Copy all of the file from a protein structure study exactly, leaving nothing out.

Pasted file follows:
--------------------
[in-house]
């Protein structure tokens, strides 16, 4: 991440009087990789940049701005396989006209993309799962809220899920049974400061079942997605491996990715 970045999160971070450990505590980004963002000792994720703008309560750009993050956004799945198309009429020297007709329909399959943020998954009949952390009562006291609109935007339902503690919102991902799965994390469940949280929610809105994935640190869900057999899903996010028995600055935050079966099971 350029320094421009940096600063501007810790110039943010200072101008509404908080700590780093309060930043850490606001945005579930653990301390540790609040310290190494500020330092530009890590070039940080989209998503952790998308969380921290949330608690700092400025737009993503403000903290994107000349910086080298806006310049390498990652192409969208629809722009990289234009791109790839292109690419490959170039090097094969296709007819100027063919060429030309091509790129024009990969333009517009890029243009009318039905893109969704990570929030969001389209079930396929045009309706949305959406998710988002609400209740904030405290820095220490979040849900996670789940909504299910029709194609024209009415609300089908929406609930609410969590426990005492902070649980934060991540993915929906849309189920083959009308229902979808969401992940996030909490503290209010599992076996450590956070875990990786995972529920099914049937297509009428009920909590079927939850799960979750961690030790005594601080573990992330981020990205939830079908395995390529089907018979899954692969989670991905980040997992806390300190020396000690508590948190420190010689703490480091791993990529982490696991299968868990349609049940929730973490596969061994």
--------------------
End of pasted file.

[in-house]
């Protein structure tokens, strides 16, 4: 991440009087990789940049701005396989006209993309799962809220899920049974400061079942997605491996990715 970045999160971070450990505590980004963002000792994720703008309560750009993050956004799945198309009429020297007709329909399959943020998954009949952390009562006291609109935007339902503690919102991902799965994390469940949280929610809105994935640190869900057999899903996010028995600055935050079966099971 350029320094421009940096600063501007810790110039943010200072101008509404908080700590780093309060930043850490606001945005579930653990301390540790609040310290190494500020330092530009890590070039940080989209998503952790998308969380921290949330608690700092400025737009993503403000903290994107000349910086080298806006310049390498990652192409969208629809722009990289234009791109790839292109690419490959170039090097094969296709007819100027063919060429030309091509790129024009990969333009517009890029243009009318039905893109969704990570929030969001389209079930396929045009309706949305959406998710988002609400209740904030405290820095220490979040849900996670789940909504299910029709194609024209009415609300089908929406609930609410969590426990005492902070649980934060991540993915929906849309189920083959009308229902979808969401992940996030909490503290209010599992076996450590956070875990990786995972529920099914049937297509009428009920909590079927939850799960979750961690030790005594601080573990992330981020990205939830079908395995390529089907018979899954692969989670991905980040997992806390300190020396000690508590948190420190010689703490480091791993990529982490696991299968868990349609049940929730973490596969061994």